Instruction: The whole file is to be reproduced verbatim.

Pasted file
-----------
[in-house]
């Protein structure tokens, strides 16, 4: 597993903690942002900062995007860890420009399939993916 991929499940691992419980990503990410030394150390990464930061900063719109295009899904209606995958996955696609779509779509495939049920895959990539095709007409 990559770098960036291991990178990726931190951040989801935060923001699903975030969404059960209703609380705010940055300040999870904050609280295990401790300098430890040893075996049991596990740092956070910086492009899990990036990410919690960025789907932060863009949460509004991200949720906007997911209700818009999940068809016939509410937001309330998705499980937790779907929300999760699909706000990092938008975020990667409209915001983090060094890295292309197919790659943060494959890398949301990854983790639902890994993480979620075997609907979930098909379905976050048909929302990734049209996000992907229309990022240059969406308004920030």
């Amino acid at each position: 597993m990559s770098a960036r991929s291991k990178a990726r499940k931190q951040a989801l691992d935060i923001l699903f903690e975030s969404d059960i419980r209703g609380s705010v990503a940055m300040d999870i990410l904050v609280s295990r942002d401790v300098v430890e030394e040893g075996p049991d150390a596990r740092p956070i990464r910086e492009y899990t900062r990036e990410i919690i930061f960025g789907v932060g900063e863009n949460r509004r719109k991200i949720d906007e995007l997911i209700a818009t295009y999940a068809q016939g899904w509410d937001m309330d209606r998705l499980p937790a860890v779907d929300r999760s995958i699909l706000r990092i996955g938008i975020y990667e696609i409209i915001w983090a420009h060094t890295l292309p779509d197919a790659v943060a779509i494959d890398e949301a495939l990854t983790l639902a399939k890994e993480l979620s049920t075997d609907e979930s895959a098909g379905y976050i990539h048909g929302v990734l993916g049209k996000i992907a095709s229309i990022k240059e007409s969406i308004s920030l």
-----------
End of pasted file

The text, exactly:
[in-house]
């Protein structure tokens, strides 16, 4: 597993903690942002900062995007860890420009399939993916 991929499940691992419980990503990410030394150390990464930061900063719109295009899904209606995958996955696609779509779509495939049920895959990539095709007409 990559770098960036291991990178990726931190951040989801935060923001699903975030969404059960209703609380705010940055300040999870904050609280295990401790300098430890040893075996049991596990740092956070910086492009899990990036990410919690960025789907932060863009949460509004991200949720906007997911209700818009999940068809016939509410937001309330998705499980937790779907929300999760699909706000990092938008975020990667409209915001983090060094890295292309197919790659943060494959890398949301990854983790639902890994993480979620075997609907979930098909379905976050048909929302990734049209996000992907229309990022240059969406308004920030």
């Amino acid at each position: 597993m990559s770098a960036r991929s291991k990178a990726r499940k931190q951040a989801l691992d935060i923001l699903f903690e975030s969404d059960i419980r209703g609380s705010v990503a940055m300040d999870i990410l904050v609280s295990r942002d401790v300098v430890e030394e040893g075996p049991d150390a596990r740092p956070i990464r910086e492009y899990t900062r990036e990410i919690i930061f960025g789907v932060g900063e863009n949460r509004r719109k991200i949720d906007e995007l997911i209700a818009t295009y999940a068809q016939g899904w509410d937001m309330d209606r998705l499980p937790a860890v779907d929300r999760s995958i699909l706000r990092i996955g938008i975020y990667e696609i409209i915001w983090a420009h060094t890295l292309p779509d197919a790659v943060a779509i494959d890398e949301a495939l990854t983790l639902a399939k890994e993480l979620s049920t075997d609907e979930s895959a098909g379905y976050i990539h048909g929302v990734l993916g049209k996000i992907a095709s229309i990022k240059e007409s969406i308004s920030l």